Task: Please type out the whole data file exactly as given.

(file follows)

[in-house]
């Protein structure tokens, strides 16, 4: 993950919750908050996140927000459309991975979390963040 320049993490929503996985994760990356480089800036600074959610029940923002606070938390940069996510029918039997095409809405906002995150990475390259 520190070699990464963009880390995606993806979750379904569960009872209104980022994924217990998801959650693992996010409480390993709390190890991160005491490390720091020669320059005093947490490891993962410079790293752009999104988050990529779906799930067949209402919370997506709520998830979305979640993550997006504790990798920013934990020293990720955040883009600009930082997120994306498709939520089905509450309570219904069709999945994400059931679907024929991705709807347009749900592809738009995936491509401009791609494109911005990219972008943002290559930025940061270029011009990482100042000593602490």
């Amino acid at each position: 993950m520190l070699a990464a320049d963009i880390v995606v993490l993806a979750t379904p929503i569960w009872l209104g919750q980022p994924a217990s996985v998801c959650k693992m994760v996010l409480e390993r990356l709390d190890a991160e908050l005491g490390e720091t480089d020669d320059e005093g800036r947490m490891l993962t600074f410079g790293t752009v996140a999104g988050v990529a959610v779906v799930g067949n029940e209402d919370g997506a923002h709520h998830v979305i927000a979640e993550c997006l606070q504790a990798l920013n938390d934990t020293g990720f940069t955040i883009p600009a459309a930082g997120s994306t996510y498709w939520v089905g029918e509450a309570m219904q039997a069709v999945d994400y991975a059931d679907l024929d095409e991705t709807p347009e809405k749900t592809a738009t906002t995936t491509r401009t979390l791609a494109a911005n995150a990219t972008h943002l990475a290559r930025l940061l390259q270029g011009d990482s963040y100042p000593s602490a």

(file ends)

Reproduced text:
[in-house]
């Protein structure tokens, strides 16, 4: 993950919750908050996140927000459309991975979390963040 320049993490929503996985994760990356480089800036600074959610029940923002606070938390940069996510029918039997095409809405906002995150990475390259 520190070699990464963009880390995606993806979750379904569960009872209104980022994924217990998801959650693992996010409480390993709390190890991160005491490390720091020669320059005093947490490891993962410079790293752009999104988050990529779906799930067949209402919370997506709520998830979305979640993550997006504790990798920013934990020293990720955040883009600009930082997120994306498709939520089905509450309570219904069709999945994400059931679907024929991705709807347009749900592809738009995936491509401009791609494109911005990219972008943002290559930025940061270029011009990482100042000593602490």
């Amino acid at each position: 993950m520190l070699a990464a320049d963009i880390v995606v993490l993806a979750t379904p929503i569960w009872l209104g919750q980022p994924a217990s996985v998801c959650k693992m994760v996010l409480e390993r990356l709390d190890a991160e908050l005491g490390e720091t480089d020669d320059e005093g800036r947490m490891l993962t600074f410079g790293t752009v996140a999104g988050v990529a959610v779906v799930g067949n029940e209402d919370g997506a923002h709520h998830v979305i927000a979640e993550c997006l606070q504790a990798l920013n938390d934990t020293g990720f940069t955040i883009p600009a459309a930082g997120s994306t996510y498709w939520v089905g029918e509450a309570m219904q039997a069709v999945d994400y991975a059931d679907l024929d095409e991705t709807p347009e809405k749900t592809a738009t906002t995936t491509r401009t979390l791609a494109a911005n995150a990219t972008h943002l990475a290559r930025l940061l390259q270029g011009d990482s963040y100042p000593s602490a």